Now, my “cheepie” saw is a 10" sliding compound from Harbor Freight. It was $99 on sale and is similar to this one. It is smaller and lighter than my 12" Porter-Cable and is easy for me/one person to move around so I usually grab it if I just need to cut a few small things like 2x4s or 2x6s. The quality of construction is definitely not anywhere near that of the Porter-Cable but it can cut a 2x12 and my 12" non-sliding Porter-Cable can’t without flipping the board over. One interesting thing though is the cheap Chinese saw from Harbor Freight was spot on square right out of the box and has remained that way for the several years I have owned it. When I bought the Porter-Cable and opened up the box it was way out of alignment and I spent hours getting it right. During my recent deck building project I noticed that it has again gotten out of alignment and I am dreading spending the time to re-align it so that all the angles are true. The other major differences are that the “cheapie” 10" HF saw doesn’t have near the power that the 12" Porter-Cable does (duh) and that the HF saw doesn’t have an electric brake on the blade which makes it somewhat less safe to use than the Porter-Cable. All in all, I am very happy with both but each has it’s use in my shop.

Now with all that said, if I had it all to do over again I would buy a DeWalt dual-bevel saw like this one or if I had the $$$ the sliding one like this one. The dual bevel DeWalt saws place the motor behind the blade so you can miter and bevel in both directions. In practice you can usually get around the limitations of a single bevel saw by flipping the material around but sometimes this is very awkward.

So, bottom line, if you are limited on funds and don’t need to build a whole house I personally think the $99 saw from Harbor Freight can be very useful to a FIRST team. If you have the $ and prefer a solid built tool that will last forever then stick with the DeWalt. Don’t get me wrong, I love my Porter-Cable and either it or it’s brother made by Delta (same saw - Delta and Porter-Cable are the same company) are great saws but in hind sight I now see why all the contractors use those yellow Dewalts.

For the record, I’m not connected to any of these tool companies and own all sorts of power tools from Craftsman, Porter-Cable, DeWalt, Bosch, Harbor Freight, Black and Decker, Milwaukee, Ryobi, and others that I can’t think of right now.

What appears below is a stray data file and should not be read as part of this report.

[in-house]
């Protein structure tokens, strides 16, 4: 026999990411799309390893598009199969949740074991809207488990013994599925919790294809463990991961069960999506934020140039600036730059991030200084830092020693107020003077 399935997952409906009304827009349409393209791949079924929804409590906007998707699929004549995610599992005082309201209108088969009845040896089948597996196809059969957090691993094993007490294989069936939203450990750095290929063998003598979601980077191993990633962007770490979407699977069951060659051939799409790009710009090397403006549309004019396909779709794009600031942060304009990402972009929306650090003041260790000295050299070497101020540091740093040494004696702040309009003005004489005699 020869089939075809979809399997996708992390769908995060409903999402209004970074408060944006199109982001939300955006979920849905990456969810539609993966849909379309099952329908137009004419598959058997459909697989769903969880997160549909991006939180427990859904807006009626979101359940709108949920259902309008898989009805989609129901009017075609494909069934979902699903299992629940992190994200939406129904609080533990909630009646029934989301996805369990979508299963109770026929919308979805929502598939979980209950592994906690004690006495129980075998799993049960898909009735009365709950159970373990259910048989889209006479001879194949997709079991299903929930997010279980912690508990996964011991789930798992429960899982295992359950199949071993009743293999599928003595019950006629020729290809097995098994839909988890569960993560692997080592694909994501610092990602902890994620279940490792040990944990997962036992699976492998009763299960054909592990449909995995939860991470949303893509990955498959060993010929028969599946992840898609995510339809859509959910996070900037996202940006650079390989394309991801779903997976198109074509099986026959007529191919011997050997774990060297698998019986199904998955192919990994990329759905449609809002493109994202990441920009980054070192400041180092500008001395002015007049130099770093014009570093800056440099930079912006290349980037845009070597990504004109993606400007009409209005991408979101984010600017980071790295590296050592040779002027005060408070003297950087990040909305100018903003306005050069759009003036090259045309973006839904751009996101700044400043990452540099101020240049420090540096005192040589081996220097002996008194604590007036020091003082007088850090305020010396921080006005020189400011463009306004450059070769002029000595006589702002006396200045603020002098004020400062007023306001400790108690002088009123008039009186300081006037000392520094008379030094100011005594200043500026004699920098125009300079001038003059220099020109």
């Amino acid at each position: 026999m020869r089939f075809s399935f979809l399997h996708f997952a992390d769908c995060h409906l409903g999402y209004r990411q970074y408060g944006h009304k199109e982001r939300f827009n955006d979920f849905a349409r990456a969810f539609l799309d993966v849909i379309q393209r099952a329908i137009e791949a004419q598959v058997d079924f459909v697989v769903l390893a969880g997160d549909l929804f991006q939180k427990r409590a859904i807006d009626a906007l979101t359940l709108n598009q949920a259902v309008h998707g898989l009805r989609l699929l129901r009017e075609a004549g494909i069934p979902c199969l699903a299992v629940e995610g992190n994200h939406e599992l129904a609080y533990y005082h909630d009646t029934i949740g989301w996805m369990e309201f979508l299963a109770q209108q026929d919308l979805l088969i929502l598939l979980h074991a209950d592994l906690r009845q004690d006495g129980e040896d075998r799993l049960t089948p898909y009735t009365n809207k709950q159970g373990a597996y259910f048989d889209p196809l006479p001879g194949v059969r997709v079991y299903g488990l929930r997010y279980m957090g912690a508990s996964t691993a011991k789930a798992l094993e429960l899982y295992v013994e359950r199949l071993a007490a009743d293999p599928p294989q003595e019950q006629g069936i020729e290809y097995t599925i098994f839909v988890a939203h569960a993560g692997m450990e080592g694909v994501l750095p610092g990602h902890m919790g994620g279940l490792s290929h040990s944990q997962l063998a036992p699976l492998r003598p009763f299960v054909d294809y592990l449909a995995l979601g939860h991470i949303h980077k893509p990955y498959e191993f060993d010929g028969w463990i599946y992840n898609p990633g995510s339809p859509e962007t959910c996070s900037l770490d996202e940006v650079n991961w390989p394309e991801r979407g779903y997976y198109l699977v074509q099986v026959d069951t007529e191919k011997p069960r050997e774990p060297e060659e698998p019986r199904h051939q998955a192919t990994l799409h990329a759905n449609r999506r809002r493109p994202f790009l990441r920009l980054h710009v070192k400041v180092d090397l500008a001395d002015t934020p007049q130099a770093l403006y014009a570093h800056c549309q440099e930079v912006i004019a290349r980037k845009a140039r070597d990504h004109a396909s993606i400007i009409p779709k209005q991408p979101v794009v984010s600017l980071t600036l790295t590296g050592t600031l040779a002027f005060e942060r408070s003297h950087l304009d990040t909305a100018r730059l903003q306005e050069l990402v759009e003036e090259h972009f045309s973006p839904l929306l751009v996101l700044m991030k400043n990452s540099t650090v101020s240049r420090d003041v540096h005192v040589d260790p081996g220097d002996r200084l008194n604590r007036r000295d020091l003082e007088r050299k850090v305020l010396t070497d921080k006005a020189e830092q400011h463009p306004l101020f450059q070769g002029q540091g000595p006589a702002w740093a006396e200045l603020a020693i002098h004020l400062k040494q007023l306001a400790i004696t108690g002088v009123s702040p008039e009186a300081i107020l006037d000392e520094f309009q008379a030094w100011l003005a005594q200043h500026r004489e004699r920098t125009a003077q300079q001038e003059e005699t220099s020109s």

just a small thing to add.

a lot of people will go for the non sliding saws for cost and they dont see a point in them.
when it comes to it though, the sliding saws are significantly safer then straight up and down saws, especially when working with people who may not have a significant amount of experience with a miter saw.
say when you hit a really rough knot in the wood (and if you cut a lot, you will), the saw tends to jump. either because you dont have an amazing grip or because its just to hard. when your cutting in an up and down fashion, and the wood catches, it will fly outward because of the angle your cutting at, and possibly hit you, or someone around you. when cutting with the sliding saws, you can pull it out all the way, push it down, then cut in a move that when the wood cuts, because of your angle, the wood will fly backwards, into the back board on the saw, and not into you.
not to mention, you can cut 1x6 or larger with the sliding.

just something to keep in mind. while you may not have a significant amount of money, its worth it in the long run for safety.

If you do cut aluminum or other non-ferrous metals, make sure the blade is designed and rated for that! Some are expensive, others not so bad. Harbor Freight used to have a 10 inch #46234 blade at a reasonable price, but it’s either out of stock or discontinued. Home Depot carries the Freud Diablo SKU # 341031 for $55.

I also caution against nipping a bit off the end of a piece. If the piece is tiny, it can get jammed down in the kerf where the blade meets the base, or come flying around inside the guard. If both sides of the metal aren’t clamped, things can be launched with disastrous results. Also take care that the blade is not dropped and that no teeth are chipped!

A band saw is much safer.